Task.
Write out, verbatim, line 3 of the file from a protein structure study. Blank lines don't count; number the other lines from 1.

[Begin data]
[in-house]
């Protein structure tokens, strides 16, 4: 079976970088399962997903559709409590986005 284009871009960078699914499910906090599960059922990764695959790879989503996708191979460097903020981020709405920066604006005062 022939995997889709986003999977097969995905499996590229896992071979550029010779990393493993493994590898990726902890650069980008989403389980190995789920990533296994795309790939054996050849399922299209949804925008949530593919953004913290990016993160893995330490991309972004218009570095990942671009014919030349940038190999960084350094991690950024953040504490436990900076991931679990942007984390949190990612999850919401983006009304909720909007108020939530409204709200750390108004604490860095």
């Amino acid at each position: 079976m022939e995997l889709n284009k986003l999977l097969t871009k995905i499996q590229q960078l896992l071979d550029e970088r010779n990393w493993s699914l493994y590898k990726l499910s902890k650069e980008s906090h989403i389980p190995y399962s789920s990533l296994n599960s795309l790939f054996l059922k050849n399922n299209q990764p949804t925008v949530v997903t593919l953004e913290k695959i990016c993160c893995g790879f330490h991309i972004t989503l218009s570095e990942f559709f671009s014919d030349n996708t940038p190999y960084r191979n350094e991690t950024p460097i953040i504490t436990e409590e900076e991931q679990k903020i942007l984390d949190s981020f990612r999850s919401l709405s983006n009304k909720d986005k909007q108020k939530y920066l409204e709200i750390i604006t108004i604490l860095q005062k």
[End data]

């Amino acid at each position: 079976m022939e995997l889709n284009k986003l999977l097969t871009k995905i499996q590229q960078l896992l071979d550029e970088r010779n990393w493993s699914l493994y590898k990726l499910s902890k650069e980008s906090h989403i389980p190995y399962s789920s990533l296994n599960s795309l790939f054996l059922k050849n399922n299209q990764p949804t925008v949530v997903t593919l953004e913290k695959i990016c993160c893995g790879f330490h991309i972004t989503l218009s570095e990942f559709f671009s014919d030349n996708t940038p190999y960084r191979n350094e991690t950024p460097i953040i504490t436990e409590e900076e991931q679990k903020i942007l984390d949190s981020f990612r999850s919401l709405s983006n009304k909720d986005k909007q108020k939530y920066l409204e709200i750390i604006t108004i604490l860095q005062k």